Poke (game)

From Academic Kids

Poke is a two-player card game invented by Sid Sackson and discussed in his book A Gamut of Games. It combines strong elements of Poker with trick-taking games like Bouré or Spades, and adds scoring reminiscent of Bridge.

Like bridge, score is kept on a pad split down the centre both across and down; points "above the line" count for the final total, whereas points "below the line" are intermediate. The game is also played until a rubber, or best of three games, is completed.

A hand of Poke is played in two phases; in the first phase, players draw cards to better their Poker hand, and in the second phase the players proceed to take "tricks" with their hand. Points from the first phase go above the line; points from the second go below the line, with some exceptions. Once a player has twenty points below the line (which may take more than one deal), the game is over, bonus points are added, and the points above the line are tallied to determine the winner of that particular game.

Play is as follows:

  • The dealer passes out five cards to himself and his opponent.
  • The opponent may elect to stand pat, or not take any more cards. They may also discard from one to three of the cards in their hand and draw replacements. This doubles their hand; during the trick-taking phase, their opponent will now receive two points per trick won instead of one. After doubling, they may elect to stand pat, or discard from one to three cards again and draw replacements. This is a redouble, and their opponent will now receive four points per trick. They must stand pat at this point.
  • The dealer acts similarly, except for the fact that they get one "free" discard-and-redraw; they may also double and redouble afterwards, for a total of three possible discards-and-redraws.

This ends the first phase. Next comes the trick-taking phase.

  • The non-dealer leads by playing one or more cards from their hand. If more than one card is played, they must be of the same rank; in other words, only singles, pairs, three-of-a-kinds, and four-of-a-kinds are allowed as a single play. Their opponent must beat the cards on the table. If it is a singleton, a card of higher rank will suffice; if it is a pair or greater, the opponent must play the same number of cards, and can only beat if their own cards are all the same rank and of higher value. If they do not have a pair or higher, they can simply toss off other cards, which will not beat what is on the table. If the cards played have the same value, the leader wins them.
  • Note that suit is irrelevant at this stage; there are no trumps, and one does not have to follow suit to beat.
  • Players keep their own cards, turning them face-up if they won the trick or face-down if they did not.
  • The winner of the last trick leads for the next one, following the rules above.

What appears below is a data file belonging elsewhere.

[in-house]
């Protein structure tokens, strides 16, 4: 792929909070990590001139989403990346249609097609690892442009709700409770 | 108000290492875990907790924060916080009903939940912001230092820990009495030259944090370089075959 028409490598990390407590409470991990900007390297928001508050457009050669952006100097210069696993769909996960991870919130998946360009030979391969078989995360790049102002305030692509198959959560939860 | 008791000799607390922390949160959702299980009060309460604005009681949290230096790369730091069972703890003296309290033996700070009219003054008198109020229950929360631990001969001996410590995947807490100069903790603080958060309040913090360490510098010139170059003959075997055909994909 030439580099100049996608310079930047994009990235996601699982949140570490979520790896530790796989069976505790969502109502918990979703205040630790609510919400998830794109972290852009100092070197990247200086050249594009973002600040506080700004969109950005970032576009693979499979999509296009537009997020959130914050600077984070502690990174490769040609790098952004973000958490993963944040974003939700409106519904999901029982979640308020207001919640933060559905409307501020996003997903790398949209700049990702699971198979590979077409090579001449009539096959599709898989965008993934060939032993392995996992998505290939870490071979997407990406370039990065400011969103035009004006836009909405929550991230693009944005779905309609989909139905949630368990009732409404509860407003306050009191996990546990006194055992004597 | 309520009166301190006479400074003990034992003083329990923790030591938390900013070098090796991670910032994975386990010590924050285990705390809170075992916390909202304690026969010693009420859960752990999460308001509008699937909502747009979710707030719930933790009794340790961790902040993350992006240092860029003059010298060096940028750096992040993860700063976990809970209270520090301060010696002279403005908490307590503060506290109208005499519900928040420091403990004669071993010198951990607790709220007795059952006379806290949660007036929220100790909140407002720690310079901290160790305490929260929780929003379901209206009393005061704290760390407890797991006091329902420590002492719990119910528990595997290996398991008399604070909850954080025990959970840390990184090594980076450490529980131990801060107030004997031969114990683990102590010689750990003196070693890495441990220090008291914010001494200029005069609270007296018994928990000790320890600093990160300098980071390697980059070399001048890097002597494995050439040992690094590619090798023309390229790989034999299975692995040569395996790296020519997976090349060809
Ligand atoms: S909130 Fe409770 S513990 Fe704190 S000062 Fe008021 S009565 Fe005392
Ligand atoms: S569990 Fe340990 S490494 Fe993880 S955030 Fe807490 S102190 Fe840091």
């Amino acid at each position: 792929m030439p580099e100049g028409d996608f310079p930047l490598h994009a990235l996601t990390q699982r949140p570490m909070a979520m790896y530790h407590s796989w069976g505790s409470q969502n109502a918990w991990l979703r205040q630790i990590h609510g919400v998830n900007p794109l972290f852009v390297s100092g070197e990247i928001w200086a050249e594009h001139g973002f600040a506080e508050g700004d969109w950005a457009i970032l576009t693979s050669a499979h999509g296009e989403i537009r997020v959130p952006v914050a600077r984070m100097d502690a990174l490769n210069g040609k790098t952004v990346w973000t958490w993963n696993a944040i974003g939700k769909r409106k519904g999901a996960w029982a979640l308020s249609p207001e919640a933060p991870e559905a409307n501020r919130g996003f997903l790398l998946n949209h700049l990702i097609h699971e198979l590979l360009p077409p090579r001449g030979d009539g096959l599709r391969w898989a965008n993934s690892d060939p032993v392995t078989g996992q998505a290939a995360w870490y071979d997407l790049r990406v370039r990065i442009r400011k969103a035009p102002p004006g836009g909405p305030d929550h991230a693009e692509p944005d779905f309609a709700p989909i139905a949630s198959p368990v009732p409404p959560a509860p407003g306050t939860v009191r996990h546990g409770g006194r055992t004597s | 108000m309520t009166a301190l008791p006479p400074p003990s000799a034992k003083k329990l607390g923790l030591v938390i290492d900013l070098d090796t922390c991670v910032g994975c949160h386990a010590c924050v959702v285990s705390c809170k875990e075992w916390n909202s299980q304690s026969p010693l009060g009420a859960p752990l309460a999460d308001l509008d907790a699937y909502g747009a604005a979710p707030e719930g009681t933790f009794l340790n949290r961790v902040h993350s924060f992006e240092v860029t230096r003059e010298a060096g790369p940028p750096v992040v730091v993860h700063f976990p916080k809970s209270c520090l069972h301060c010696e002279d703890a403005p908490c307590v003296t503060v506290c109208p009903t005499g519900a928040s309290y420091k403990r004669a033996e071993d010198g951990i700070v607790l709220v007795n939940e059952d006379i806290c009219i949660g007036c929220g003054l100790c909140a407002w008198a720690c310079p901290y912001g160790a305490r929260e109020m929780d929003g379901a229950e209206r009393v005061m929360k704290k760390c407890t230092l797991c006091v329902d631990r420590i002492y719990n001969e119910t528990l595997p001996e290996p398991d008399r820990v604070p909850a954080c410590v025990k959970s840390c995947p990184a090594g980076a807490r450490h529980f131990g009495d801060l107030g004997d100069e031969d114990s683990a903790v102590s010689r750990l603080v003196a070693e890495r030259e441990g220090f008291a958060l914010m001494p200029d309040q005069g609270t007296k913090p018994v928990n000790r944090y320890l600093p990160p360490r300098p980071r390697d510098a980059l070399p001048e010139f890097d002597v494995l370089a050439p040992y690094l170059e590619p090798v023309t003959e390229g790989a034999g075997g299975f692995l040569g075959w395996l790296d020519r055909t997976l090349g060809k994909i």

After all five cards have been played in tricks, points below the line are determined. Each player gets one point below the line for every trick they take if their opponent did not double or redouble; they get two points for every trick if their opponent doubled but did not redouble, and four points for every trick if their opponent redoubled.

If a player took all five cards in tricks, they have performed a sweep, and receive a bonus of 250 points above the line.

Next, both player's hands are considered as Poker hands. The player with the highest Poker hand received points above the line as follows:

  • Pair: 50 points
  • Two Pair: 100 points
  • Three of a Kind: 200 points
  • Straight: 300 points
  • Flush: 400 points
  • Full House: 500 points
  • Four of a Kind: 600 points
  • Straight Flush: 750 points
  • Royal Flush: 1000 points

Deal then passes, and a new hand is dealt. However, if either player reached 20 points, that game is over, unless there is a tie in the number of points below the line, in which case a tiebreaker hand is played. Once a clear winner has been determined, that player gets a bonus of 100 points above the line, and all of their opponent's points below the line are cancelled. (This is particularly unclear; unless both players reset their scores below the line, one player would constantly have more than 20 points; it may be that at some point there were large numbers of points below the line, which were transferred above the line at this point. In Bridge and its derivatives, at this point the score below the line is set to zero for both players; one can assume the same occurs here.) When a player has won their second game, they receive the 100 point bonus mentioned above, plus 750 points above the line if their opponent did not win a game in the rubber, or 500 points above the line if their opponent won one. At this stage, the points above the line are tallied, and the person with the most points above the line wins the game.

A sample game would be nice, as Poke is not as intuitively obvious as its predecessors.

References

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